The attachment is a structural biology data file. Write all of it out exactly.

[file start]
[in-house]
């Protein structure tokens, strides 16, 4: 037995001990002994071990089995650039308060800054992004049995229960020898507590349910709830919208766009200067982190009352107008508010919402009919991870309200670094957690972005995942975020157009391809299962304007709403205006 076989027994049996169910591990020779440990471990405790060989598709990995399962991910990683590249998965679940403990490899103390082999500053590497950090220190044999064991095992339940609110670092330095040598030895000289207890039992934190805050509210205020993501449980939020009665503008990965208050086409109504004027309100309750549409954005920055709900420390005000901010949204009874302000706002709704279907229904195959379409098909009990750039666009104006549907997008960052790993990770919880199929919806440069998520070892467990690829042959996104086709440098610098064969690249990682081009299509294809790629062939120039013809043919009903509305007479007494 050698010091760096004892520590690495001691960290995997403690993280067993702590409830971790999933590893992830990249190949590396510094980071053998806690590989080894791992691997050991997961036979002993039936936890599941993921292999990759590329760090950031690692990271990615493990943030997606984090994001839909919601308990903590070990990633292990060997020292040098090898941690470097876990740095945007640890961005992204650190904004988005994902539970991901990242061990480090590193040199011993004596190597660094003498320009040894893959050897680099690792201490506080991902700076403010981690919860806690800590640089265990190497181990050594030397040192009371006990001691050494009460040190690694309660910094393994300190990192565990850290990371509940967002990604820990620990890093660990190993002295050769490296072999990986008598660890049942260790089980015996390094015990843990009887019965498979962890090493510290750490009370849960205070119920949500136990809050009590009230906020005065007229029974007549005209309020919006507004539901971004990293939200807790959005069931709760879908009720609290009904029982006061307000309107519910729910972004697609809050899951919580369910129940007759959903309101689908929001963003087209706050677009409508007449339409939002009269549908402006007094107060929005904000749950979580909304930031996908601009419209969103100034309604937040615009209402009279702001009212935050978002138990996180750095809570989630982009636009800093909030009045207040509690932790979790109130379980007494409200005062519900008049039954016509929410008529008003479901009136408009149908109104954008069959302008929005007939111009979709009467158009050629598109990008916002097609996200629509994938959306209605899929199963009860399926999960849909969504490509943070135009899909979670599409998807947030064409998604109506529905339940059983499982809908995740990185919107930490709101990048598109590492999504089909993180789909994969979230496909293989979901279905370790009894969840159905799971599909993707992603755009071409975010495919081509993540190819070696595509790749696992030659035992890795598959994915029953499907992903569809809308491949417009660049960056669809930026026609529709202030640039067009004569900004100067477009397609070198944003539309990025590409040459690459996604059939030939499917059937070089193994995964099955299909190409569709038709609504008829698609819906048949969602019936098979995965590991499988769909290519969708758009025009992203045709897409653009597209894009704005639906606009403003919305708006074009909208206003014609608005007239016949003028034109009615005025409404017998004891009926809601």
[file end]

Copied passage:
[in-house]
């Protein structure tokens, strides 16, 4: 037995001990002994071990089995650039308060800054992004049995229960020898507590349910709830919208766009200067982190009352107008508010919402009919991870309200670094957690972005995942975020157009391809299962304007709403205006 076989027994049996169910591990020779440990471990405790060989598709990995399962991910990683590249998965679940403990490899103390082999500053590497950090220190044999064991095992339940609110670092330095040598030895000289207890039992934190805050509210205020993501449980939020009665503008990965208050086409109504004027309100309750549409954005920055709900420390005000901010949204009874302000706002709704279907229904195959379409098909009990750039666009104006549907997008960052790993990770919880199929919806440069998520070892467990690829042959996104086709440098610098064969690249990682081009299509294809790629062939120039013809043919009903509305007479007494 050698010091760096004892520590690495001691960290995997403690993280067993702590409830971790999933590893992830990249190949590396510094980071053998806690590989080894791992691997050991997961036979002993039936936890599941993921292999990759590329760090950031690692990271990615493990943030997606984090994001839909919601308990903590070990990633292990060997020292040098090898941690470097876990740095945007640890961005992204650190904004988005994902539970991901990242061990480090590193040199011993004596190597660094003498320009040894893959050897680099690792201490506080991902700076403010981690919860806690800590640089265990190497181990050594030397040192009371006990001691050494009460040190690694309660910094393994300190990192565990850290990371509940967002990604820990620990890093660990190993002295050769490296072999990986008598660890049942260790089980015996390094015990843990009887019965498979962890090493510290750490009370849960205070119920949500136990809050009590009230906020005065007229029974007549005209309020919006507004539901971004990293939200807790959005069931709760879908009720609290009904029982006061307000309107519910729910972004697609809050899951919580369910129940007759959903309101689908929001963003087209706050677009409508007449339409939002009269549908402006007094107060929005904000749950979580909304930031996908601009419209969103100034309604937040615009209402009279702001009212935050978002138990996180750095809570989630982009636009800093909030009045207040509690932790979790109130379980007494409200005062519900008049039954016509929410008529008003479901009136408009149908109104954008069959302008929005007939111009979709009467158009050629598109990008916002097609996200629509994938959306209605899929199963009860399926999960849909969504490509943070135009899909979670599409998807947030064409998604109506529905339940059983499982809908995740990185919107930490709101990048598109590492999504089909993180789909994969979230496909293989979901279905370790009894969840159905799971599909993707992603755009071409975010495919081509993540190819070696595509790749696992030659035992890795598959994915029953499907992903569809809308491949417009660049960056669809930026026609529709202030640039067009004569900004100067477009397609070198944003539309990025590409040459690459996604059939030939499917059937070089193994995964099955299909190409569709038709609504008829698609819906048949969602019936098979995965590991499988769909290519969708758009025009992203045709897409653009597209894009704005639906606009403003919305708006074009909208206003014609608005007239016949003028034109009615005025409404017998004891009926809601």